Small businesses are also more vulnerable as they are more likely to have one main number with a number of lines going from that number. The hackers can then use each line to make calls from.
The large amounts of money that can be made from phone phreaking attracts sophisticated cyber criminals from all over the world, so realistically any business that is at risk from a cyber attack can fall victim to this type of fraud. It’s hard to identify the patterns of these crimes as they often go unreported because the company doesn’t want to risk any damage to their reputation.
Steps to prevent phone phreaking
There are some straightforward risk management precautions companies can take to prevent themselves becoming a victim. Businesses should:
- Frequently change passwords/PINs (including voicemail), especially when employees leave the company.
- Ensure passwords/ PINs are random - do not use the default ones
- Have unwanted telephone features disabled where possible – including auto attendant options for accessing outside lines
- Implement a strict call barring plan – especially for overseas numbers, premium rate numbers and to operators, including directory enquiries. If someone does try to call these numbers then you can get an email alert to flag it
- Ask their network provider if they can be alerted when excessive call charges are incurred in a short period of time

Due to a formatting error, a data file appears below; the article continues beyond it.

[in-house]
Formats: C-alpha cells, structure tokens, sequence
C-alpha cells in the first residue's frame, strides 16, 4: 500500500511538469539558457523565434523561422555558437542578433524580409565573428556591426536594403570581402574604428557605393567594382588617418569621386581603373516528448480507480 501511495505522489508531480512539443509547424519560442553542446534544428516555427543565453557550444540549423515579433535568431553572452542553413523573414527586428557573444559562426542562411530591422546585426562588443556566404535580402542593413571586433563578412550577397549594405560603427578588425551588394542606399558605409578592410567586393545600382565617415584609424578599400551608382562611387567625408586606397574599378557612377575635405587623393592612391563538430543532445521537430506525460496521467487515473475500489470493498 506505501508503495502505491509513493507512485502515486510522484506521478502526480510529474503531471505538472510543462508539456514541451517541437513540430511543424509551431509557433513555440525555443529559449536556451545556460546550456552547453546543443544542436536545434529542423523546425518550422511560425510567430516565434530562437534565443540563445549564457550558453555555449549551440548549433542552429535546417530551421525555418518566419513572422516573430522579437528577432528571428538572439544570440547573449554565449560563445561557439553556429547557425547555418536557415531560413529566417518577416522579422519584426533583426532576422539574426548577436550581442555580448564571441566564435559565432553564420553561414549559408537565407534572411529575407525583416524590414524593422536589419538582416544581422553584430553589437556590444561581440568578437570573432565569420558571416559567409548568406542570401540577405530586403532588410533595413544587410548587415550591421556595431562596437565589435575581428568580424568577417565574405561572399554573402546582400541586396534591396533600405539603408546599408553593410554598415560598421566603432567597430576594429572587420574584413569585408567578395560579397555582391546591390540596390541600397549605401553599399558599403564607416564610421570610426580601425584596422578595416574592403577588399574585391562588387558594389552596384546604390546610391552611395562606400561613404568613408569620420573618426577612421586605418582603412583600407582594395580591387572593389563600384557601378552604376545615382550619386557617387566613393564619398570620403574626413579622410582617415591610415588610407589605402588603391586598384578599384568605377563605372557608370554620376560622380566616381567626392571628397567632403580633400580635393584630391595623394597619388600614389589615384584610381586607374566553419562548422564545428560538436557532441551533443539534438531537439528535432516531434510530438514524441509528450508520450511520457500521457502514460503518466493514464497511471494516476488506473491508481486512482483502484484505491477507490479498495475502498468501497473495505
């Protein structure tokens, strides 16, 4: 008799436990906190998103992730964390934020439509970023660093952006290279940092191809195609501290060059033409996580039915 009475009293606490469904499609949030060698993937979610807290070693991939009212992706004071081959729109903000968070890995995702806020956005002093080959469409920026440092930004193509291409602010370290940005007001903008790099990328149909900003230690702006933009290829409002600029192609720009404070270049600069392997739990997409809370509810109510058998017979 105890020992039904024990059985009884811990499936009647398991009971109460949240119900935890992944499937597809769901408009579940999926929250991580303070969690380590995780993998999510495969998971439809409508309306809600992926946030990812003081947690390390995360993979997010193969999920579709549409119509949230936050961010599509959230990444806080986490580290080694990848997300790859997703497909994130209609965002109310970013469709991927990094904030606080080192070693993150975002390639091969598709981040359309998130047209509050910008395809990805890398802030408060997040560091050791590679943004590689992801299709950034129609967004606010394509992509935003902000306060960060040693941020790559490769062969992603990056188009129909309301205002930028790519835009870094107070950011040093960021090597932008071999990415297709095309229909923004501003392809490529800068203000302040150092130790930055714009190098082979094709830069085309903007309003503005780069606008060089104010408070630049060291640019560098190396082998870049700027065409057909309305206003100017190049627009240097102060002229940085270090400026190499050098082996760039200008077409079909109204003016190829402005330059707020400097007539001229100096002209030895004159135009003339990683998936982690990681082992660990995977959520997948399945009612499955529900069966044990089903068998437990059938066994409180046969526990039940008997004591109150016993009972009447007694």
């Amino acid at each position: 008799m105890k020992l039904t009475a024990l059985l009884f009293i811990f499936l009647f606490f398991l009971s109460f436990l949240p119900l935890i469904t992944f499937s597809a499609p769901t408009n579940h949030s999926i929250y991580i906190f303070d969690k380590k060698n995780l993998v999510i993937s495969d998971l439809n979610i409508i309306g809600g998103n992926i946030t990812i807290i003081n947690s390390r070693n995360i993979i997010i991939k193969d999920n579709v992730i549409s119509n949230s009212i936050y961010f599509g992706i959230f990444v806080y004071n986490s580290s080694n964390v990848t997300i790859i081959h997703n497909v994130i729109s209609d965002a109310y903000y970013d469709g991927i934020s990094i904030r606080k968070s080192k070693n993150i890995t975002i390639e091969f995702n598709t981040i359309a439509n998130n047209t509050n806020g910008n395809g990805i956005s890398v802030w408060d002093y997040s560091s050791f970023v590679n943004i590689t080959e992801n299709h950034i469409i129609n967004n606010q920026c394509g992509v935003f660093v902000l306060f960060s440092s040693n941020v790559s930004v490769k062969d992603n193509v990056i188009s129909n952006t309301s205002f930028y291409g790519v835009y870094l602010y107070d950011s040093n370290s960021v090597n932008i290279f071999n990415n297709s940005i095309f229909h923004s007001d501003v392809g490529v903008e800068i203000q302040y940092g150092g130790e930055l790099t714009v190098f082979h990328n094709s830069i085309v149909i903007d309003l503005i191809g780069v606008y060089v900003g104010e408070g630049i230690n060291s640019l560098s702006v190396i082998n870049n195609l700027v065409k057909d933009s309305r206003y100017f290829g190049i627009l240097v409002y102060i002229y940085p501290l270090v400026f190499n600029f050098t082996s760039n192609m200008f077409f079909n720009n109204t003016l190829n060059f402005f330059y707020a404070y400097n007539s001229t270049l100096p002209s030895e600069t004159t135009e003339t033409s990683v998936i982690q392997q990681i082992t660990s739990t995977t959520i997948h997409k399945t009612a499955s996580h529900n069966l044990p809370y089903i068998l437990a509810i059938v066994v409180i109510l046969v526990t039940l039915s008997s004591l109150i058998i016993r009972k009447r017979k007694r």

- Ensure their telephone system’s software is fully up to date, especially with any security updates
- Regularly review the call logs and reports – look for increased or suspect call traffic
- Ensure staff are fully trained on the telephone system so they fully understand how to use its features and the risks involved.
The role of cyber insurance
A company typically doesn’t know they’ve been hacked until they receive a huge bill from their phone company. This debt can threaten the financial stability of the company, even if the phone company is willing to negotiate and reduce the bill (although they are under no legal obligation to do so). Traditional insurance policies, including crime insurance, do not cover telephone hacking.
A cyber insurance policy offers a wide range of protection relating to the damage or loss of information from IT systems and networks, and will cover the cost of the unauthorised calls from a phone hacking incident. It will also usually include assistance with the management of a cyber incident to minimise reputational damage. Tokio Marine HCC’s cyber security insurance policy is specifically designed for SMEs (typically with a turnover up to £5 million) and provides cover for a wide range of cyber incidents, from data breaches and privacy protection to hacker damage and cyber business interruption. Cover is for first and third party liability, meaning not only is your balance sheet protected, but those of the third parties you work with (such as customers or suppliers) as well.
If you’re interested in finding out more about the risks associated with cyber hacking and how our Cyber Protect product can help, visit our Cyber Security Insurance page.